Whoopi Goldberg Affair Exposes the Deep Flaw of Holocaust Education | Opinion

ABC News has suspended Whoopi Goldberg from "The View" for two weeks because she made ignorant and insensitive remarks about the Holocaust. She said the Shoah was not about "race" and that she, as a Black person, sees the murder of six million European Jews as a matter of strictly "white" concern.

More than anything, Goldberg's historical illiteracy reveals that "Holocaust education," despite its ubiquity, is severely flawed. There are more than 80 museums and memorials dedicated to the Shoah throughout America. There are school curricula. And Hollywood seems to churn out an award-winning movie on the Shoah every year.

Yet, more than 75 years after the Shoah, and decades since the establishment of the United States Holocaust Memorial Museum in the nation's capital and the release of Schindler's List, Goldberg still doesn't get it at all—and probably never will. She seemingly has no idea that the Shoah, at its core, was about race. Hitler's central contention was that an "Aryan race" was superior to all others—including, incidentally, Blacks.

Goldberg's surname, by the way, is a stage name. Goldberg was born Caryn Johnson. She claims part of her family is Jewish, which is how she justifies the adoption. It's also rumored that her mother believed the name Johnson wasn't "Jewish enough" for her daughter to succeed in Hollywood. That means Goldberg's stunt was "cultural appropriation" at best, and antisemitic at worst.

The failure of Holocaust education must be acknowledged, first and foremost, by Jewish organizations that have invested tens of millions of dollars in this area for more than half a century. Still, by virtually every measure, antisemitism has increased in the United States in recent years.

Consider also what is now happening on campus. Vassar has offered a Holocaust course since 2002, and several other of the college's departments have incorporated "Holocaust awareness" into their offerings, while Claremont-McKenna sponsors a center for the study of the Holocaust. Yet student governments at both Vassar College and Claremont-McKenna-adjacent Pomona College have still voted for boycott, divestment and sanctions (BDS).

Whoopi Goldberg arrives to "The Late Show
Whoopi Goldberg arrives to "The Late Show with Stephen Colbert" in Manhattan on January 31, 2022 in New York City. Robert Kamau/GC Images

In all, 11 campus student governments voted this past year for BDS despite the increased prevalence of Holocaust studies curricula on campus. Similarly, University of California, Irvine widely promotes a Holocaust exhibit on its campus and proudly heralds that its Holocaust course regularly attracts the maximum of 120 students. Lo and behold, its student government passed a BDS resolution by a 19-3 vote.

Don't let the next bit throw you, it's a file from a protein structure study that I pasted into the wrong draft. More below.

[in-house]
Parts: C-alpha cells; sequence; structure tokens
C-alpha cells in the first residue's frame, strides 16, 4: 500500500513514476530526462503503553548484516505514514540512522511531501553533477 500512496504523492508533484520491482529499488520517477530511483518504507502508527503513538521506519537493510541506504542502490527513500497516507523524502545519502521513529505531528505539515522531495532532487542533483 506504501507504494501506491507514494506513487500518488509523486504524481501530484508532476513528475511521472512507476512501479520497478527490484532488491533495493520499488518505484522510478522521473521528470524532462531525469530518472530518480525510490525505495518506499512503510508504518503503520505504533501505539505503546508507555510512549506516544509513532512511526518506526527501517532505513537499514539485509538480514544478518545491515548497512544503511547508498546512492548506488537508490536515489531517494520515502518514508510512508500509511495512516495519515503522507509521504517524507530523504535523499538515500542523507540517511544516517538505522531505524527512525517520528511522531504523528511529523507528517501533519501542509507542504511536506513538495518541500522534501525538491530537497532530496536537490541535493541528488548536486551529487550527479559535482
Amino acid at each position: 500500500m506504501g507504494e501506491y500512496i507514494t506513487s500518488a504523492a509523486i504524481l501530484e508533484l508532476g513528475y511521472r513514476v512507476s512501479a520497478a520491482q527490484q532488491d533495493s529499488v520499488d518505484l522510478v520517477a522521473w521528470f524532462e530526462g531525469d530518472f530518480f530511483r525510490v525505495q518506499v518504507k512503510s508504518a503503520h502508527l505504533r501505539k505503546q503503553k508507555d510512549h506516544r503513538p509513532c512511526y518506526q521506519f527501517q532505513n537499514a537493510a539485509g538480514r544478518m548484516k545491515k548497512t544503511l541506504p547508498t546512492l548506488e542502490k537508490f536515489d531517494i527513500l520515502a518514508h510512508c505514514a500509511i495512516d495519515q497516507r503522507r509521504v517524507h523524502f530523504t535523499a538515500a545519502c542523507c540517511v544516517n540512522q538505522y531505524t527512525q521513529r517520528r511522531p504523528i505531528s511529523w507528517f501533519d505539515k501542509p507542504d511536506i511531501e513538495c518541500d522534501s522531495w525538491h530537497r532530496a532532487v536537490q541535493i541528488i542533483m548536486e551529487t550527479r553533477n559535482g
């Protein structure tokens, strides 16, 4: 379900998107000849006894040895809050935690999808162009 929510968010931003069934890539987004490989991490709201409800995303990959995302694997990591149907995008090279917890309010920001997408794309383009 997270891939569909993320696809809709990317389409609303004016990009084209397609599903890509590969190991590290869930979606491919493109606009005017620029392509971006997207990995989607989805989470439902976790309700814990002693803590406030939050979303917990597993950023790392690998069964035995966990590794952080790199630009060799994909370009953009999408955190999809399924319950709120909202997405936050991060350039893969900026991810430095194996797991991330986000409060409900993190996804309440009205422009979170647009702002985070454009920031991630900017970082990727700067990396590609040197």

Money needs to be directed away from the lackluster status quo, and instead toward inculcating a more robust Jewish identity in young Jewish Americans through better Jewish education. According to a recent Pew survey, one-third of American Jews born after 1980 say they have no religion. Four-fifths of this group marry non-Jews. Only 8% rear their children to be Jewish. The majority report little or no attachment to Israel.

The purpose of education is partly to transmit knowledge for its own sake, and partly to impart useful information for the living. Young Jewish Americans need to know far more about their heritage, religion and culture. It is not inspiring to grow up being singularly taught, for all intents and purposes, that the whole of your identity is six million of your ancestors being herded like sheep to the slaughter.

Moreover, this myopia has spread beyond the Jewish community, implanting in millions of minds the image of the Jew as the quintessential patsy—easy prey. For example, it has given the Alexandria Ocasio-Cortes of the world the talking point that America's shelters for illegal immigrants are no different than Nazi concentration camps. It has resulted in Godwin's Law, which posits that online arguments eventually devolve into adversaries calling each other "Nazis." It has led to COVID-19 vaccine skeptics wearing yellow stars, as though government pandemic mandates were somehow indistinguishable from systematic genocide.

Learning about the Holocaust is essential, but that learning must be instilled alongside knowledge about the walls of Jericho, Gideon and his trumpets and 300 men, Kings Saul, David and Solomon, and the teachings of prophets like Elijah, Isaiah, Jeremiah and Ezekiel. Young Jewish Americans must also understand the compiling of the Talmud and be reasonably versed in the teachings and academies of Rabbis Akiva, Hillel and Shammai, as well as the great Torah commentators and codifiers, such as Rashi, Maimonides and Yosef Karo.

Alas, mainstream Hebrew school education provides essentially none of this. But it is this, not the Holocaust, that gives meaning and pride to being a Jew.

Rabbi Dov Fischer is western regional vice president of Coalition for Jewish Values.

The views expressed in this article are the writer's own.